The Institute of Buddhist Studies, in collaboration with the C.G. Jung Institute of San Francisco, initiated a series of dialogues regarding the recently published â€œRed Bookâ€ by Jung, on Friday, October 22, before an audience that filled the Jodo Shinshu Centerâ€™s lecture hall to capacity. Some 130 people were in attendance.
The program began with an opening address by Dr. Richard Payne, Dean of IBS, and Ms. Ellen Becker, MFT, C.G. Jung Institute, who coordinated the event.
Rev. Zoketsu Norman Fischer, formerly of the San Francisco Zen Center, and Dr. Richard Stein, analyst member of the C.G. Jung Institute of San Francisco discussed the personal, religious significance of Jungâ€™s visionary experience as recorded in the â€œRed Book.â€
Particularly important was the way in which these meanings were placed in the social and historical context. Rev. Fischer, who taught at the IBS in the 1990s, highlighted a difference in attitude toward states of consciousness as held between Buddhist thought and mainstream Western cultures. Where traditional Buddhism, as exemplified in the visionary dreams of figures such as Shinran, founder of Shin Buddhism, and Myoe, a Shingon proponent of the Mantra of Light, viewed consciousness as forming a continuum between the waking state and dreamless sleep, Western societies generally treat these as dualistic and opposed to one another.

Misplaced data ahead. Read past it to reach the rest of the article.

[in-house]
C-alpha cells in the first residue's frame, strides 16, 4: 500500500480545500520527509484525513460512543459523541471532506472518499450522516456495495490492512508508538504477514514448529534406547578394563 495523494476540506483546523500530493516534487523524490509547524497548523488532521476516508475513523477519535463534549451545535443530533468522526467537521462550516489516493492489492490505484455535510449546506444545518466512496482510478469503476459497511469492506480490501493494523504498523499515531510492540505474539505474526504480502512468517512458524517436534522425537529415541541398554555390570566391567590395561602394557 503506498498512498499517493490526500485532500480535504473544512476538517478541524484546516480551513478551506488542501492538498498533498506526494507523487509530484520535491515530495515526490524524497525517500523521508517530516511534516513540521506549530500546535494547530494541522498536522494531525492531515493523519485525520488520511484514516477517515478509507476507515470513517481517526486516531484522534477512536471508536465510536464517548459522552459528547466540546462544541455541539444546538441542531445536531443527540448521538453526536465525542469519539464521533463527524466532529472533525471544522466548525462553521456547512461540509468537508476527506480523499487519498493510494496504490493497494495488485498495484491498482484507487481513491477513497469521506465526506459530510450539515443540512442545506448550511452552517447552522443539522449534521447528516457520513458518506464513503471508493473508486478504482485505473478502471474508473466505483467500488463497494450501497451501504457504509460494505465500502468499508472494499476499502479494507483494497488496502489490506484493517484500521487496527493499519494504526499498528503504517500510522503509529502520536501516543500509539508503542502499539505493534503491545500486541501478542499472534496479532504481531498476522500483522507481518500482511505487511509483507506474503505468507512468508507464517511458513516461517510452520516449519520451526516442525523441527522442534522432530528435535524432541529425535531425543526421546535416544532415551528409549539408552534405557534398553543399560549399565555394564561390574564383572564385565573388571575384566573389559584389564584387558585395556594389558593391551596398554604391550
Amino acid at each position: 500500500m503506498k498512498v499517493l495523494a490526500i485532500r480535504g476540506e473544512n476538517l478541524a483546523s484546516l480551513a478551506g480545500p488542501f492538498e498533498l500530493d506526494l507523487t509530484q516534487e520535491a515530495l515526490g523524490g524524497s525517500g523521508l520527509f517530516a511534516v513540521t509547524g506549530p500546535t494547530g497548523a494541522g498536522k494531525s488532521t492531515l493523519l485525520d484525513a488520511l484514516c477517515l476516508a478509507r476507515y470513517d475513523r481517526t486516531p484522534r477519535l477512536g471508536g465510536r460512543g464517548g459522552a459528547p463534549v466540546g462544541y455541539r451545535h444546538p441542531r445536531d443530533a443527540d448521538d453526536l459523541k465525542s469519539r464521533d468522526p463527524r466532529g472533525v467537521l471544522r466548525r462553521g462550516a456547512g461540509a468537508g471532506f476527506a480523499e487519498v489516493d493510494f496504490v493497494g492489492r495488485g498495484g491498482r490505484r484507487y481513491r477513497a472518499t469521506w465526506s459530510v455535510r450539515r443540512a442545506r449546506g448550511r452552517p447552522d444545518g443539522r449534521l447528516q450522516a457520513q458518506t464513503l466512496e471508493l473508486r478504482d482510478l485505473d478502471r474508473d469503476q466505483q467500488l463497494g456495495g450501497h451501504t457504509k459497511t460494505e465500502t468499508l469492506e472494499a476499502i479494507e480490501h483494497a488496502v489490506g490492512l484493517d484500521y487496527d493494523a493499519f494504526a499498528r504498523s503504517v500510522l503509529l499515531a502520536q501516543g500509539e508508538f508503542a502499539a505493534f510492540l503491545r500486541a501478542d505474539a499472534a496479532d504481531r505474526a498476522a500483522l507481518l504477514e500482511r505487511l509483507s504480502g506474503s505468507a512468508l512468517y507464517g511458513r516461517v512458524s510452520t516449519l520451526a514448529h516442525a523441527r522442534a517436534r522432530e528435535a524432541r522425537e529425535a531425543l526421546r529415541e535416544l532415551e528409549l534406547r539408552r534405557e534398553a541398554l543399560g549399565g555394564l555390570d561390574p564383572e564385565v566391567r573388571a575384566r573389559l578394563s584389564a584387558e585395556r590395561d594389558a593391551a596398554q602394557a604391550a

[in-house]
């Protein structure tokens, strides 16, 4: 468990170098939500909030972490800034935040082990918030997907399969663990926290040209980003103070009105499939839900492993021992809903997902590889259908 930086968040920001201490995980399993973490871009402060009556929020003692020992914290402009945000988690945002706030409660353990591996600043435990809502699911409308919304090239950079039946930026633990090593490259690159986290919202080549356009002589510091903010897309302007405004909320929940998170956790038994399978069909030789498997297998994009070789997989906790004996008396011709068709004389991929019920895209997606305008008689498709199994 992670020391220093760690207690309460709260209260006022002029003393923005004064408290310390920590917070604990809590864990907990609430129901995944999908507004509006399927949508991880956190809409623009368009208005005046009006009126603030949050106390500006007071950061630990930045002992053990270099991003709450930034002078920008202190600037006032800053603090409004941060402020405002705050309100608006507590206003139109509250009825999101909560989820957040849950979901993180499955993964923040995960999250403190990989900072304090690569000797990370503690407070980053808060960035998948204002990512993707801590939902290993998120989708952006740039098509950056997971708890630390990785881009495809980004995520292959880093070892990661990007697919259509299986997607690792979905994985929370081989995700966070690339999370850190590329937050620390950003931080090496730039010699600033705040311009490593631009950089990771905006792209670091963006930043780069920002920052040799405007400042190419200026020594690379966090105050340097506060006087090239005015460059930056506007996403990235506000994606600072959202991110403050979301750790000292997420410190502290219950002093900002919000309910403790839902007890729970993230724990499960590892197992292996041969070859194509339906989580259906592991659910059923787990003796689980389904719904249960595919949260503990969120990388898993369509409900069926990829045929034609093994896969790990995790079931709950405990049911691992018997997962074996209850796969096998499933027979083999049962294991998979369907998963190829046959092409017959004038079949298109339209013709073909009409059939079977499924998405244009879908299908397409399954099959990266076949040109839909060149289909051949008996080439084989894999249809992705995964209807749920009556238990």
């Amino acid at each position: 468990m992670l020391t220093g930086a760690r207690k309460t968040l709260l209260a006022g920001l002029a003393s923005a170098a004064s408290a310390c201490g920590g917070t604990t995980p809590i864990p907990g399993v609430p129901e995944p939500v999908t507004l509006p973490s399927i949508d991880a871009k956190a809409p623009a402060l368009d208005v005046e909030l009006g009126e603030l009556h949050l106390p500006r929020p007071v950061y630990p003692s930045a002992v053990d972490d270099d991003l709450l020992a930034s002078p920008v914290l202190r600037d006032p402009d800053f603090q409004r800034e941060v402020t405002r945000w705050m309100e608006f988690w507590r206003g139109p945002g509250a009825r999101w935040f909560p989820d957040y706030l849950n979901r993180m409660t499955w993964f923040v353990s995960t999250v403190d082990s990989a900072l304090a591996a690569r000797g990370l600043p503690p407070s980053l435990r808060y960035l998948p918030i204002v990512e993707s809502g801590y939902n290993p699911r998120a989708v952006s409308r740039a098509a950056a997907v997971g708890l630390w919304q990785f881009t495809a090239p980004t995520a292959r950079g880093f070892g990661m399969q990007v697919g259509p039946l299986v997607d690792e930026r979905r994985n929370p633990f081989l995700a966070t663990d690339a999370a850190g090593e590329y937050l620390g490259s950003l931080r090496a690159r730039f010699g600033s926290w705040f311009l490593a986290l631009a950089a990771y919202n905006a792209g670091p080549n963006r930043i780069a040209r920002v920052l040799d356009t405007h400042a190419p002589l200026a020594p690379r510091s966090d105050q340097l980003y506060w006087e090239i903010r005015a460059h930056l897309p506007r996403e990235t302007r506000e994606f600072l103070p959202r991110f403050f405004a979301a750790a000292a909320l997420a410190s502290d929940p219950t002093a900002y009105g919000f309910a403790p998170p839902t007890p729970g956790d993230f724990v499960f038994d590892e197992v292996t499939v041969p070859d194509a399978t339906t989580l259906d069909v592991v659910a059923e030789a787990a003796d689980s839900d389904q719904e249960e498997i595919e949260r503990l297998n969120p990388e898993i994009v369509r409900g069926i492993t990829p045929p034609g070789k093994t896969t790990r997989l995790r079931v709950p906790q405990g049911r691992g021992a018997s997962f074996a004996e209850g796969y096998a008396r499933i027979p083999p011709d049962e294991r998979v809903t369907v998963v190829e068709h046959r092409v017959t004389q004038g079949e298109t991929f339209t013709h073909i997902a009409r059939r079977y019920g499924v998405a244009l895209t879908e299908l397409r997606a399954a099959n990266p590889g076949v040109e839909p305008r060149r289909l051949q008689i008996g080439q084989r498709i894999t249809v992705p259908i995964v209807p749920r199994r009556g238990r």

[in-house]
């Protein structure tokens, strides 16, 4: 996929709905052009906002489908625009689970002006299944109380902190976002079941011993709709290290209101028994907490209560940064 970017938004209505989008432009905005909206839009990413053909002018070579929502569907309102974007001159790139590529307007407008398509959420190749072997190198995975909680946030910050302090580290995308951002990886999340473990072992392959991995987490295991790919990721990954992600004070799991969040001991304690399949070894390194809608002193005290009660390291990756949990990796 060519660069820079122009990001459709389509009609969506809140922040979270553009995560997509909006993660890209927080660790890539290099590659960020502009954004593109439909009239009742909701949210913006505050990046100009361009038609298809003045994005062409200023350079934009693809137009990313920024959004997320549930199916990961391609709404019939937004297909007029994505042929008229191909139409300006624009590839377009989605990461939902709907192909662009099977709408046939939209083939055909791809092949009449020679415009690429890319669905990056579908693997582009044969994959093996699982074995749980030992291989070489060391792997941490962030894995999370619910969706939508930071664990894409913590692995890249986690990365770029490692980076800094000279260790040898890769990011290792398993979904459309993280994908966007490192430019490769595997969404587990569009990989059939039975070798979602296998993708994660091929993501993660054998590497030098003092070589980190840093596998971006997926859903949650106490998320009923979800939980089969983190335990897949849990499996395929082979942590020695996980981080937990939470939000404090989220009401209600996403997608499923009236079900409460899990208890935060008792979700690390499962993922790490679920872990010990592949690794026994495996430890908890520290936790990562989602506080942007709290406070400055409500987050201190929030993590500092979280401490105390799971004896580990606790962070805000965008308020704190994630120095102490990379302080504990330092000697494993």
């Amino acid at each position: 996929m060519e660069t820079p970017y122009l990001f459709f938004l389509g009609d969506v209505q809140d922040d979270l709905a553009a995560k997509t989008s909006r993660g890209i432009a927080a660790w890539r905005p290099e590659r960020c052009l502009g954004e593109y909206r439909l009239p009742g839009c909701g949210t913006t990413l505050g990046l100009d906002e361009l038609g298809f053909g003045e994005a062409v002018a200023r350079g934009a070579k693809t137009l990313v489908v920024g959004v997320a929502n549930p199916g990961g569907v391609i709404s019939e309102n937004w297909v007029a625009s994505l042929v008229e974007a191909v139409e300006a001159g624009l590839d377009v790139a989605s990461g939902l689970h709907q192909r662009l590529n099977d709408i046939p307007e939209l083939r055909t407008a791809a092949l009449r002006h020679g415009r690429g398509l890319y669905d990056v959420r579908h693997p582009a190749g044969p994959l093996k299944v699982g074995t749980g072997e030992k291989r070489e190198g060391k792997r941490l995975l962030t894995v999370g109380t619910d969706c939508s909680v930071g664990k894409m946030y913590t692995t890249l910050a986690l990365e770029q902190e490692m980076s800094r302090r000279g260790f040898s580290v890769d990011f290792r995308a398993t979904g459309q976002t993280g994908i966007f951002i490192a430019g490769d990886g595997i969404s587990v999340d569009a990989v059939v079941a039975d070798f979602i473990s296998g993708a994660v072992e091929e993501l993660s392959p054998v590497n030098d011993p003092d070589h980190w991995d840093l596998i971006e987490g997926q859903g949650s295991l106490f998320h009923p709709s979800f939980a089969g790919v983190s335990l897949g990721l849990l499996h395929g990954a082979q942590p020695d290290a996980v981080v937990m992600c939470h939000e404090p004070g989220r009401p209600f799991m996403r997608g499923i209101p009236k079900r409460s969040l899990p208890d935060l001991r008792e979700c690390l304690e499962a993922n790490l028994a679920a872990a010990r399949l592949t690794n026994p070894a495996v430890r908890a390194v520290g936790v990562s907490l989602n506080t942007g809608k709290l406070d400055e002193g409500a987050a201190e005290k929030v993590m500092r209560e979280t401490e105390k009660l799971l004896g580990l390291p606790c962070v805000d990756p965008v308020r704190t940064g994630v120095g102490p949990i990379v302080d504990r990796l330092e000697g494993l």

This was the first of two dialogues between Buddhist teachers and Jungian analysts on the â€œRed Book.â€ The second will be held on Friday, November 12 at the Hotel Kabuki in San Francisco. Click here for more information, or purchase tickets here.